Featured Teardrop: O-rama! Teardrop Trailers

While I was at the International Redwood Gathering in northern California, I noticed a custom made teardrop owned by a woman named Tracy. She was a tall person and I noticed that her trailer fit her height perfectly—especially the beautiful galley and hatch. The name of the custom trailer also caught my eye—O-rama! What the heck?

It turns out that the O-rama! Teardrop Trailer company is owned by Mike LaCroix of Washington, who has worked in RV design and construction in the past. The name of his company is defined as "an act, event, situation, or place that is remarkable, extraordinary, or extreme."

"I have always been a goof and tacked “Orama” to peoples names, for as long as I can remember," Mike said.  "But I love the obscure definition of it. With teardrops being a “retro” kind of thing, Orama fits in perfectly with its meaning and the fact that back in the 50’s-60’s, a lot of businesses used it in their name. Essentially, it means more than enough of a good thing."

Mike was kind to give me some more information on his custom designs and beautiful details.

How and why did you get into building teardrop trailers?  

I have always been a mechanical guy. This especially translated into RV’s, a vehicle (or cabin on wheels) you take to wonderful outdoor places. I love the fact that an RV is a rolling mechanical piece of wonderland! I love all the aspects that go into an RV build: electrical, plumbing, woodworking, heating, cooling etc. For this reason I thought it would be fun to randomly build or restore my own.

The biggest problem I had with this idea was a lack of space and a tall covered structure in which to do it, especially with the weather here in Washington. With my idea stymied, and while doing research, I came across a teardrop trailer. I have heard of them, but don’t ever remember seeing one in all of my many camping adventures. Instantly I fell in love with them and liked the idea that I could just build one from the ground up in my garage. I wasn’t even going to build it for myself. I just wanted to build one for the fun then sell it. Well, building my first teardrop was the best project I have ever worked on, and I have done a lot of fun projects. When it was time to sell it I couldn’t believe the response! It sold the first day.

After that, out of curiosity, I built another one. It also sold within days. At that point I thought why not keep building them? It was a perfect scenario. I love building teardrops and people loved buying them! A match made in heaven! So here I am today.

 What do you think makes your teardrops unique?

I believe what makes my teardrops unique is my wood work and cabinetry. I would never say I am an expert cabinet maker, but my mixture of light colored wood (pine and maple), hidden hinges, nickel hardware, and recessed doors really looks nice together. The light colored woods also make the interior feel more spacious. Everyone who sees my trailers for the first time loves them and comments on my woodworking. I like to think of my cabinetry as a big notch above the ordinary.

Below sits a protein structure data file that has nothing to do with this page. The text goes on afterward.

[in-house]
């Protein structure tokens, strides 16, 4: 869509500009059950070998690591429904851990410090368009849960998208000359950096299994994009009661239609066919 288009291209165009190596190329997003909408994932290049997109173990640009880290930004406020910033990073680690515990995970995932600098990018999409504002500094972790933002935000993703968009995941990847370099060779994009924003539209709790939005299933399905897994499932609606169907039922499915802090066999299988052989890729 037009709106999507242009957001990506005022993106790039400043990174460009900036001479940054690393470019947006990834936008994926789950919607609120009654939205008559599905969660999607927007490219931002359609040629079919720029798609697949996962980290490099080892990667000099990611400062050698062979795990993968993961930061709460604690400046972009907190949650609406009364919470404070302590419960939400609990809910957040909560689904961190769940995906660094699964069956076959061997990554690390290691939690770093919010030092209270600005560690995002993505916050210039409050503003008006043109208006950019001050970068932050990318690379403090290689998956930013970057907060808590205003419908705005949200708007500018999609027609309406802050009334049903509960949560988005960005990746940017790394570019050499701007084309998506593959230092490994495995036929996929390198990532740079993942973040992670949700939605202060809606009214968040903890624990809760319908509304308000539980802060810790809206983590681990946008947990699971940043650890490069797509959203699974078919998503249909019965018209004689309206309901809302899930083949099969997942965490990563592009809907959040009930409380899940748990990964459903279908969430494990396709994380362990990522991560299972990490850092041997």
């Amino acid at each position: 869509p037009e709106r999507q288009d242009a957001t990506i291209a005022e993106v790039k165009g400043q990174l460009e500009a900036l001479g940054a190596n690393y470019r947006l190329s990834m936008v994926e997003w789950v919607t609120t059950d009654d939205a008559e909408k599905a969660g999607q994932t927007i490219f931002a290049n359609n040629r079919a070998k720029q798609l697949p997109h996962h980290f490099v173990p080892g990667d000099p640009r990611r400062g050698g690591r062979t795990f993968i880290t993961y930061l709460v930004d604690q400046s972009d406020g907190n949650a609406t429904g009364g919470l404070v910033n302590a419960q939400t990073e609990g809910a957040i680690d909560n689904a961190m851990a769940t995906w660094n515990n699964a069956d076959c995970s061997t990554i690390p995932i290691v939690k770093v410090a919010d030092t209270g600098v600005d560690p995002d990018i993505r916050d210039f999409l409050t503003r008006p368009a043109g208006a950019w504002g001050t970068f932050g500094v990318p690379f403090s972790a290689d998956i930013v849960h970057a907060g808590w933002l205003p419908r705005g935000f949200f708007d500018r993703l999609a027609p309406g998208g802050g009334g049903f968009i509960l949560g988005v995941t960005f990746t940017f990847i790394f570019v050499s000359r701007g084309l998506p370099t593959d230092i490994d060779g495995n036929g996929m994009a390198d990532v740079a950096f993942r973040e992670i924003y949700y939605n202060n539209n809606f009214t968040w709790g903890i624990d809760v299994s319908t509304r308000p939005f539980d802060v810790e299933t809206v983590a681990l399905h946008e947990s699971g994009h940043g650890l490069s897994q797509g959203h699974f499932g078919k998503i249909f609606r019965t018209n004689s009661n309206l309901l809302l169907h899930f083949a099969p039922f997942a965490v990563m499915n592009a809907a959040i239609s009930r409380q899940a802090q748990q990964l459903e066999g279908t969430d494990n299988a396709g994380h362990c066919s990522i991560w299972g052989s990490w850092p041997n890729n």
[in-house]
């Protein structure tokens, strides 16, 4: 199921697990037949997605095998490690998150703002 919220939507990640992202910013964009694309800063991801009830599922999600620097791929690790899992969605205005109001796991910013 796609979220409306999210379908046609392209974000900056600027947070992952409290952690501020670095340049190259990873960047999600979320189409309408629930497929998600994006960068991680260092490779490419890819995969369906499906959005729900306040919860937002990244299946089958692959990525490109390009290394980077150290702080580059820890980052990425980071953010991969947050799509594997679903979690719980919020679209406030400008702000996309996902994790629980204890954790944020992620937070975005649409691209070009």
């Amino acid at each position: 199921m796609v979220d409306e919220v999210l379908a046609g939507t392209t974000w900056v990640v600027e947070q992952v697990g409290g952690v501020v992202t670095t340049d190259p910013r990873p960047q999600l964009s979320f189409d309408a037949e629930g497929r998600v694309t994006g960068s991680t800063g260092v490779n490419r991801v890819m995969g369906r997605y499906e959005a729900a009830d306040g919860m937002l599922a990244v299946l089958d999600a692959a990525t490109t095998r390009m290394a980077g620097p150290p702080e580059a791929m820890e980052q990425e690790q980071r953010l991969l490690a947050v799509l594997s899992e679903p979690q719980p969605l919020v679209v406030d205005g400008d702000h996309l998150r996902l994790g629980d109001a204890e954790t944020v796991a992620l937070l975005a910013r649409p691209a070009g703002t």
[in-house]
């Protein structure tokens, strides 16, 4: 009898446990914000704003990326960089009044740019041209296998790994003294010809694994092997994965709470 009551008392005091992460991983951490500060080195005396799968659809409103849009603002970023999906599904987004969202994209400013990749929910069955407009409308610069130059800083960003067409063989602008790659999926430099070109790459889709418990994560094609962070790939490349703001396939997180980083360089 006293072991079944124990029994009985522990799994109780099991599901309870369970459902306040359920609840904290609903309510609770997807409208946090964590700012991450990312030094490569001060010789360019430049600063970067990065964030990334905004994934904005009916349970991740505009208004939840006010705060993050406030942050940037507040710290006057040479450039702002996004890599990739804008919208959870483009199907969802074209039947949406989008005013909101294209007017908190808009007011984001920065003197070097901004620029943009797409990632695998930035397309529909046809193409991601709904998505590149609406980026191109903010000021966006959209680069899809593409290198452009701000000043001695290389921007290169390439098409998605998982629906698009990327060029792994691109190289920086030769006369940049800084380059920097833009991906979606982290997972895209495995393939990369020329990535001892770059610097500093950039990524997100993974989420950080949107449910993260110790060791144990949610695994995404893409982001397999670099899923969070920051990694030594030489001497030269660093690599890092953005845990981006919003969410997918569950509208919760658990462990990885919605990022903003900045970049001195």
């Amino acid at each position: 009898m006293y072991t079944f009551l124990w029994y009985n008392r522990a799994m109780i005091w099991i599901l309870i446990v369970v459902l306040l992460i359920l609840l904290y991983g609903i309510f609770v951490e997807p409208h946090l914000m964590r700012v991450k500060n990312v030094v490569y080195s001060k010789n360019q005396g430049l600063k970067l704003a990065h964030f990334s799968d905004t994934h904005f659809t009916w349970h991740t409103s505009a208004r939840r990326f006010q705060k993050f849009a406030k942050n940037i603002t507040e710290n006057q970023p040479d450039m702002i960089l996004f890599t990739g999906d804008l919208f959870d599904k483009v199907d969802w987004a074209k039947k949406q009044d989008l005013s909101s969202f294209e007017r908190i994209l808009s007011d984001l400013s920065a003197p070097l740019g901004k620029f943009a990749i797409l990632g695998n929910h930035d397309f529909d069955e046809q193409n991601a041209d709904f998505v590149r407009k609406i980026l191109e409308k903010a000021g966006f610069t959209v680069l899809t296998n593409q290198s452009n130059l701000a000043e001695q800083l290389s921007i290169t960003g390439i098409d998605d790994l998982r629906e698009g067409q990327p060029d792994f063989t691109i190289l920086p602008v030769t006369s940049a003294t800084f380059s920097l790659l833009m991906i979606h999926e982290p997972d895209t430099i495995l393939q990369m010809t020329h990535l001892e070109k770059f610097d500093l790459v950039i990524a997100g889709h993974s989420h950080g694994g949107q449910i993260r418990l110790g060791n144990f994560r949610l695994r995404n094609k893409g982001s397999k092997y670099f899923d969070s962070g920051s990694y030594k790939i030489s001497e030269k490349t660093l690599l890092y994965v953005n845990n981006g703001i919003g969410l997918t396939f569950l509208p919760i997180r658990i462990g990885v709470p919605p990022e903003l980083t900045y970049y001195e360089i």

Can you tell us a little about the custom building process? 

I like to keep it simple. I have decided against building custom ground up “however you want it” teardrops for many reasons. So the custom building process is very simple for customers. First you start with the entry level trailer that includes all of the nice woodwork. From there, a customer can choose a galley package with stove and sink (or they can have just one or the other), electrical package that includes a very complete 12 volt and 120v system, radio, DVD/TV, etc. Other exterior aluminum colors are also available. What makes customizing my trailers so easy is the fact that I include so many things in the entry level trailer that there isn’t all that nickel and dime stuff to add. Building a fully loaded trailer, customized with every option takes me about 4-6 weeks to build.

How did you get into teardrop camping and what do you like the most and least about teardrop camping? 

Early in my fledgling business, I obviously needed one for advertisement purposes and as a “model” trailer. But mostly, It was the best excuse in the world to build my own to camp in! After downsizing from a travel trailer, I loved the fact that I could pull my teardrop with any car I wanted. The small size of a teardrop just makes it fun to tow and easy to maneuver.  Then, on top of that, throw in the fact that even in such a small package, you have all the modern conveniences you need, including a kitchen and a place to sleep! Amazing! The least favorite thing about teardrop camping is that I don’t get to do it enough! I love every aspect of camping in my teardrop! Seriously!

 What are some of your favorite teardrop or camping products or gear?